From: Rakesh Bhandari (bhandari@BERKELEY.EDU)
Date: Sun Mar 27 2005 - 12:52:41 EST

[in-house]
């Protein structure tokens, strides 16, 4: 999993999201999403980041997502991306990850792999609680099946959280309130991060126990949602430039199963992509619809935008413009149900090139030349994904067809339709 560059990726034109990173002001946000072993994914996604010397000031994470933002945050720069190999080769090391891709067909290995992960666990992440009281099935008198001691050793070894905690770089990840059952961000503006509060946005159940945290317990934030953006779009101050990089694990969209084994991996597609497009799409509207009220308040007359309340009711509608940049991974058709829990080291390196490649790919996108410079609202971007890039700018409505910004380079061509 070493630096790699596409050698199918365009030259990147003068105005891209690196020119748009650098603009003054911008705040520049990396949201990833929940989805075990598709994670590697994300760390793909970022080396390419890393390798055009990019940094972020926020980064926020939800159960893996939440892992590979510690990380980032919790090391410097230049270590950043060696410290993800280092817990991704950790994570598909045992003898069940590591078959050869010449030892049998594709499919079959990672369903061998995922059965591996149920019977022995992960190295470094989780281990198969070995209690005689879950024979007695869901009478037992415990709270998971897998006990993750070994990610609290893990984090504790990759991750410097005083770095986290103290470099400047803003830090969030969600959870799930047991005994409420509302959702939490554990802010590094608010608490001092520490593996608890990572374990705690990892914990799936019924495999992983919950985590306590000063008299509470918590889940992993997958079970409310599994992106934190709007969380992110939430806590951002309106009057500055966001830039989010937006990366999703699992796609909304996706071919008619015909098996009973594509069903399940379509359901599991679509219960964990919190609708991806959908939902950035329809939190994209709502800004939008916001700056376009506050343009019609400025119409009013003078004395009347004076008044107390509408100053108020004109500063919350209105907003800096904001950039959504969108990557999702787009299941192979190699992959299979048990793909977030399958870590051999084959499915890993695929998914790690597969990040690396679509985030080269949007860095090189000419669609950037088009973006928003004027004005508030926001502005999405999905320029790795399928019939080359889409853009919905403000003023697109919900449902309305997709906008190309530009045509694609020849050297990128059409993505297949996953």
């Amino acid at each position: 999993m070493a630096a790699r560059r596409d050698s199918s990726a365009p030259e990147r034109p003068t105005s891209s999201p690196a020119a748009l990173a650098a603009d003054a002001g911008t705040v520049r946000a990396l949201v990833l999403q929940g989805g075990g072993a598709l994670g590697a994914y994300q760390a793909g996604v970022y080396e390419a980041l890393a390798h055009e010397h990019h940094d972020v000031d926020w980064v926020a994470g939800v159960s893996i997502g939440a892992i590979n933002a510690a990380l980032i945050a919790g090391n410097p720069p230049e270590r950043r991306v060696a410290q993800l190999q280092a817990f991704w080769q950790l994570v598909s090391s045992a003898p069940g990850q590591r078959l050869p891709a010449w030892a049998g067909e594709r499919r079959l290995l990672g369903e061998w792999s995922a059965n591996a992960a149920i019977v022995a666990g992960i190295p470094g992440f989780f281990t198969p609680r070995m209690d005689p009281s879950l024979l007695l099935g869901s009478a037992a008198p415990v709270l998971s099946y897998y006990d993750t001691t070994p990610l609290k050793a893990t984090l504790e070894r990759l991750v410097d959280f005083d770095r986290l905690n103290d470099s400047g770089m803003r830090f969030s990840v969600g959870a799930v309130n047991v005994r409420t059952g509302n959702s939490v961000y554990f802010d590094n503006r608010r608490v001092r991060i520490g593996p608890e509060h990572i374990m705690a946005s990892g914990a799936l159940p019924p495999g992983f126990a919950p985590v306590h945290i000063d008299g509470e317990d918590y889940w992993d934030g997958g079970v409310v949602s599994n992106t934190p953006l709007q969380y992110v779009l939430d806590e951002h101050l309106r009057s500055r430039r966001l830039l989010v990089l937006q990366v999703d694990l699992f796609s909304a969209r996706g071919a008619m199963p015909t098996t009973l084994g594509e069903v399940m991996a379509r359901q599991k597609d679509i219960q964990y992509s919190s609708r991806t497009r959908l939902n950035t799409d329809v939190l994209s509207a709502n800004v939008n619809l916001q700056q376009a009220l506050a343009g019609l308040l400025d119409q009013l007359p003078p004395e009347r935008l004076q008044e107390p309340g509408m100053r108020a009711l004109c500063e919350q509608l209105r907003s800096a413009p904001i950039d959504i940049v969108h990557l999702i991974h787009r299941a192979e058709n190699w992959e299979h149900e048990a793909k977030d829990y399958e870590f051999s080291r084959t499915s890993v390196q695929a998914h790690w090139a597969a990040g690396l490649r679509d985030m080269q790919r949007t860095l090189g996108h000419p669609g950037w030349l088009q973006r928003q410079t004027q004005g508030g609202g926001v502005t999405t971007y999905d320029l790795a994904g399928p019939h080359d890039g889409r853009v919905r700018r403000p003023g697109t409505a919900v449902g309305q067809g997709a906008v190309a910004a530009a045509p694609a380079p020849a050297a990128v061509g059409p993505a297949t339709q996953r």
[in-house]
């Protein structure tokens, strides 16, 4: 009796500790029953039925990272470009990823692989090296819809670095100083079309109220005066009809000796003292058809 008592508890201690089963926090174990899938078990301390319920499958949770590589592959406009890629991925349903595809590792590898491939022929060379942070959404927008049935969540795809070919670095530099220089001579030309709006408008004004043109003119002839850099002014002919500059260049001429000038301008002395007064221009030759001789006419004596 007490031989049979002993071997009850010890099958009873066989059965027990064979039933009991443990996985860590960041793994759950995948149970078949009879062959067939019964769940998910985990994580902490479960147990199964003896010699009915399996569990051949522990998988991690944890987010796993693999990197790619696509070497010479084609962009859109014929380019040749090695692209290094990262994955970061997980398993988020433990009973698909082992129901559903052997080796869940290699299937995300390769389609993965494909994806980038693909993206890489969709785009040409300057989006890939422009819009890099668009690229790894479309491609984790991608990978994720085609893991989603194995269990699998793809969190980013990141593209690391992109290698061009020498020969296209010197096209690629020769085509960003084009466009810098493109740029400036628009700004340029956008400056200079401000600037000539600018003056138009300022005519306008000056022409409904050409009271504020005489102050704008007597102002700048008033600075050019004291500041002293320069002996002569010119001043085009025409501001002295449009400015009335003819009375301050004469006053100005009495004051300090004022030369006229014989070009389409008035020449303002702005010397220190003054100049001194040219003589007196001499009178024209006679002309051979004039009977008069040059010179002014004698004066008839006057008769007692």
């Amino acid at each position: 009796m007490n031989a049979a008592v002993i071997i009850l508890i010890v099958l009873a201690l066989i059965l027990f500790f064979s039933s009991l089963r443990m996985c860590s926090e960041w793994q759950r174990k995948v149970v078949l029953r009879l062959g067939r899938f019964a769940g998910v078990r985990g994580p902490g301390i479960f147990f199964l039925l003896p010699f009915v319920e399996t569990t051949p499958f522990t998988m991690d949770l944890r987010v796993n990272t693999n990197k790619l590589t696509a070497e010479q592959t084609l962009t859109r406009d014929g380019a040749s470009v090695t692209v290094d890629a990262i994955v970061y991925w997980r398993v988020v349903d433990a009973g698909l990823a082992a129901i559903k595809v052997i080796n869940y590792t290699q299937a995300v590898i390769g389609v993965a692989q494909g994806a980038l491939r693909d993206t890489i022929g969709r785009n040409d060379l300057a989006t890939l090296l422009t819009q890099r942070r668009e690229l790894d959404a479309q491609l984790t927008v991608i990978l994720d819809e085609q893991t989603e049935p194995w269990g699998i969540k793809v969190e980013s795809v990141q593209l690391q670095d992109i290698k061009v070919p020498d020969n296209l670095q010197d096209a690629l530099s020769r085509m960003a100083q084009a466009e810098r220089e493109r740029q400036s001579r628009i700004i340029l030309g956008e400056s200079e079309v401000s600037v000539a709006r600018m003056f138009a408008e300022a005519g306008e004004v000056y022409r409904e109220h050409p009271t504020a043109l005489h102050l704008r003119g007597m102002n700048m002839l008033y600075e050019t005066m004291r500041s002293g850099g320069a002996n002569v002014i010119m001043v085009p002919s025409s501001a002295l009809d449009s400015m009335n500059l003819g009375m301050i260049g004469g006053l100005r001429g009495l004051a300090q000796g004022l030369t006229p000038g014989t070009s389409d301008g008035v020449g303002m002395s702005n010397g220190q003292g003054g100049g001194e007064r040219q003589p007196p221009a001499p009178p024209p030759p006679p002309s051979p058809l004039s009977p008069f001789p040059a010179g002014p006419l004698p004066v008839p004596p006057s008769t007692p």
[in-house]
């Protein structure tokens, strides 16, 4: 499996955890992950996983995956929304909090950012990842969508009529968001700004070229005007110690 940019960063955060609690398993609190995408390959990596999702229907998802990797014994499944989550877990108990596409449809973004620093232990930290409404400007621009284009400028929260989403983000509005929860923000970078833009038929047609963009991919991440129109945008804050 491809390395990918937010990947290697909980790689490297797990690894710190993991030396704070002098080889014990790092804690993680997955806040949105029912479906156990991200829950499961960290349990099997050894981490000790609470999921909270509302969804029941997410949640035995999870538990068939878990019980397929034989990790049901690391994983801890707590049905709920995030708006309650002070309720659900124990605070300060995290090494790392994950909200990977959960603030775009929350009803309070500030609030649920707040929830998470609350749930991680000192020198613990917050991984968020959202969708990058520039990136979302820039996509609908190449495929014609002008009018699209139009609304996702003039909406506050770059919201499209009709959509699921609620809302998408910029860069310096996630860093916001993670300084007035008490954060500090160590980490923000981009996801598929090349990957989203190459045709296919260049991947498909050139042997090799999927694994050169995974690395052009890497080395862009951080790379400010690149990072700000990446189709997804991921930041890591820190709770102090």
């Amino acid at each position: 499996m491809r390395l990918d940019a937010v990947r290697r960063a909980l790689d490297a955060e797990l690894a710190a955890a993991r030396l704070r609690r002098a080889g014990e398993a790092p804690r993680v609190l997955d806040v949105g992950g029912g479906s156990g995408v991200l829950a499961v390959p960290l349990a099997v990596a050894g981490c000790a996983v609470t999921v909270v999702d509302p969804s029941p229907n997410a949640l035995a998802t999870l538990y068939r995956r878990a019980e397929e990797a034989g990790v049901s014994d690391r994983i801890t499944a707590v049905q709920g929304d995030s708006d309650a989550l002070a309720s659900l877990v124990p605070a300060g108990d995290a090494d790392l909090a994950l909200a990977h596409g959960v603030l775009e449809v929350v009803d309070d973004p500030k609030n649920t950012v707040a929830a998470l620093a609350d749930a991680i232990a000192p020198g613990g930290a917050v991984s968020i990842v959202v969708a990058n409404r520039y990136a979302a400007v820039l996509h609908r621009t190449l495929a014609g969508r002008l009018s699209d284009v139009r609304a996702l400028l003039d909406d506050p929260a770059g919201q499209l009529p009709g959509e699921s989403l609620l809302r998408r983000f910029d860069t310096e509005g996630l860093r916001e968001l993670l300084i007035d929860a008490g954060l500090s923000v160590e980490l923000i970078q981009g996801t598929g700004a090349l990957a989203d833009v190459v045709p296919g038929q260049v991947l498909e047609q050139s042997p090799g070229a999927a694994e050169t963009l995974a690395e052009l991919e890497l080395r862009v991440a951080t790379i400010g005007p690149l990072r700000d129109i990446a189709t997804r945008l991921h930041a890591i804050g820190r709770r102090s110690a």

>----- Original Message ----- >From: "Stephen Keen" <S.Keen@uws.edu.au> >To: <Gerald_A_Levy@msn.com> >Sent: Sunday, March 27, 2005 6:04 AM >Subject: RE: [OPE-L] Michio Morishima, 1923-2004 > > >Interesting post Jerry! > >Keep me in the loop on this one. For my part, I wasn't particularly >influenced by Morishima--I think he took a wrong tack in trying to express >Marx in marginalist terms because Marx's theory of value was fundamentally >objective whereas the neoclassicals have a subjectivist theory of value. >My interest is in providing a proper expression of an objective and >dialectical theory of value--and as you know I regard the labor theory of >value as flawed in that light. This of course implies that Steve's conception of use value is not subjectivist in the sense of the neo classical utility; after all, he believes that machines are objectively useful in the creation of surplus. So his conception of use value seems more in line with the classicals', though I don't remember whether he spells out himself that use value has radically different meanings in classical and neo classical thought. For example for Smith diamonds are said not to have use value not because they fail to bring satisfaction but because they have no objective or practical use. > >Of the latter group of scholars you mention, the one I do give great >credence to is Arun Bose. His "Marx on inequality and exploitation" is a >classic--and, as it happens, so is the critique he has in there of the >labor theory of value. I think that Steve is referring to his idea that Marx failed to extend the application of his objectivist dialectic of value and use value from labor power to machines as well. Of course Steve fails to apply that same dialectic to the output. For while machines of higher quality may of course increase the quantity of output in use value terms, it will not necessarily increase the value of that same surplus. Grossmann did not make this mistake, but Steve takes his understanding of use value from Rosdolsky who was only summarizing Grossmann! Jerry wrote: > >While Morishima didn't originate these theories, I think he also has to be >given credit ... or blame ... for perpetuating and popularizing *dualism* >and *simultaneism* in Marxian theory. Morishima also influenced people to understand Marx's reproduction schema as a proto growth model a la van Neumann and Harrod Domar. But while it is true that the reproduction schema show the possibility of accumulation, it is important not to overstate their significance. Desai (1979) argues at one point that Marx's reproduction schema demonstrate the possibility of capitalism as an instrinsically stable dynamical system. That is, Marx's reproduction schema are received just as some of Newton's interpreters understood his system to have demonstrated the dynamic stability of the cosmic system and thus its rational intelligibility (according to Toumlin  the driving ambition of economics was to demonstrate that the economy had the same dynamic stability that many thought the cosmic system had). Since Rudolf Hilferding, Marxists have incorrectly understood Marx to have constructed in the last section of Capital, volume II a proof of the possibility of the dynamic equilibrium of an expanding capitalism; the law of value is then misundersood as the mechanism by which an anarchic, turbulent capitalism is returned to dynamic equilibrium. Yet this is to understand capitalism as an inherently stable system whose structure guarantees its permanence unless of course the Creator chooses to close it down or the revolutionary proletariat serves as just such a deus ex machina. But in fact Marx's reproduction schema do not show even the possibility of capitalism as an intrinsically stable dynamical system..How could they? They assume a constant OCC (organic composition of capital), fixed values, annual turnover, exchange at value (rather than price of production). They are too far removed from the reality of an actual capitalist system to lay bare its laws of motion (see Grossmann, 1932 and Mattick 1976). However, even from this distance to reality, the schema already do show that supply does not itself create its own demand (so Marx remains throughout a critic of Say's Law); accumulation--not supply--creates demand: demand is not created to put to use what has been or can be supplied. Accumulation and thus demand are a function of anticipated profitability and competitive burdens. Accumulation does not take place to solve the realization problem; there is no intended link between accumulation taking place and the realization problem getting more or less solved (see Desai, Marxian Economics, p. 180-81). More importantly, it is doubtful--and this is in fact what Marx is trying to demonstrate--that demand will be created in the correct value and material proportions to sop up growing supply, so if capitalism does reproduce itself on an expanding scale it will likely do so with all kinds of disturbances and disproportionalities and crises (see Grossmann, 1941). We can already see this on the basis of Marx's totally unrealistic reproduction schema which were not meant to suggest in any way that capitalism is possibly an intrinsically stable dynamical system. All this said, Marx does not in fact locate capitalism's most important and explosive contradiction in the imbalances between the demand which accumulation creates and growing supply; the fundamental contradiction (and the explanatorily fundamental one for protracted and general crises) is in the production of a diminishing flow of surplus value relative to the capital advanced. As the reproduction schemas assume a constant OCC, they cannot show this. In this sense Otto Bauer's schema into which was built a rising OCC were more realistic; they relaxed an important assumption, though they maintained the totally unrealistic assumption of fixed unit values in the course of accumulation (see discussion in Grossmann, 1970). Marx's own system does not become fully dynamic until the third volume of Capital.